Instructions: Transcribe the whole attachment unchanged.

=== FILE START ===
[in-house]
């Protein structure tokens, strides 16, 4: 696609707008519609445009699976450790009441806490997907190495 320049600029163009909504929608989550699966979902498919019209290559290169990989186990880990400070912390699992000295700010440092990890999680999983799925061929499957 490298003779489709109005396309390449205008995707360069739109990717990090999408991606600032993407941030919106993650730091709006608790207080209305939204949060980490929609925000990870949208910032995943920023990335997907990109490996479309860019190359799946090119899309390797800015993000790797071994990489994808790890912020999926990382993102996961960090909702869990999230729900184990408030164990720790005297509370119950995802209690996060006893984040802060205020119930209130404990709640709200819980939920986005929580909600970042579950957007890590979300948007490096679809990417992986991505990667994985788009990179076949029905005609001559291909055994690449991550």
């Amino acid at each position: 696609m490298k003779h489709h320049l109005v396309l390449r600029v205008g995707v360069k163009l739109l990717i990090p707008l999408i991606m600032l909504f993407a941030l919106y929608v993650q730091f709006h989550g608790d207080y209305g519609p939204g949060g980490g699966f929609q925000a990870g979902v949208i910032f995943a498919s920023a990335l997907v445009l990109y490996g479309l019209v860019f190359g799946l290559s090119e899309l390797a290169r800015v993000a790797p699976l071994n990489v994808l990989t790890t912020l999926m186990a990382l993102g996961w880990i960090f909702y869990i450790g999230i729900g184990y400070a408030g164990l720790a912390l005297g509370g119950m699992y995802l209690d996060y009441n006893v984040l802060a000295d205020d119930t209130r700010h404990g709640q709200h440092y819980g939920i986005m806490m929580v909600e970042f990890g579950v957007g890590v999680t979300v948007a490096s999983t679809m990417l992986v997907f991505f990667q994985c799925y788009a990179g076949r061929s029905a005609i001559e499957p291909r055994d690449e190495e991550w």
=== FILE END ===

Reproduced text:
[in-house]
């Protein structure tokens, strides 16, 4: 696609707008519609445009699976450790009441806490997907190495 320049600029163009909504929608989550699966979902498919019209290559290169990989186990880990400070912390699992000295700010440092990890999680999983799925061929499957 490298003779489709109005396309390449205008995707360069739109990717990090999408991606600032993407941030919106993650730091709006608790207080209305939204949060980490929609925000990870949208910032995943920023990335997907990109490996479309860019190359799946090119899309390797800015993000790797071994990489994808790890912020999926990382993102996961960090909702869990999230729900184990408030164990720790005297509370119950995802209690996060006893984040802060205020119930209130404990709640709200819980939920986005929580909600970042579950957007890590979300948007490096679809990417992986991505990667994985788009990179076949029905005609001559291909055994690449991550």
């Amino acid at each position: 696609m490298k003779h489709h320049l109005v396309l390449r600029v205008g995707v360069k163009l739109l990717i990090p707008l999408i991606m600032l909504f993407a941030l919106y929608v993650q730091f709006h989550g608790d207080y209305g519609p939204g949060g980490g699966f929609q925000a990870g979902v949208i910032f995943a498919s920023a990335l997907v445009l990109y490996g479309l019209v860019f190359g799946l290559s090119e899309l390797a290169r800015v993000a790797p699976l071994n990489v994808l990989t790890t912020l999926m186990a990382l993102g996961w880990i960090f909702y869990i450790g999230i729900g184990y400070a408030g164990l720790a912390l005297g509370g119950m699992y995802l209690d996060y009441n006893v984040l802060a000295d205020d119930t209130r700010h404990g709640q709200h440092y819980g939920i986005m806490m929580v909600e970042f990890g579950v957007g890590v999680t979300v948007a490096s999983t679809m990417l992986v997907f991505f990667q994985c799925y788009a990179g076949r061929s029905a005609i001559e499957p291909r055994d690449e190495e991550w």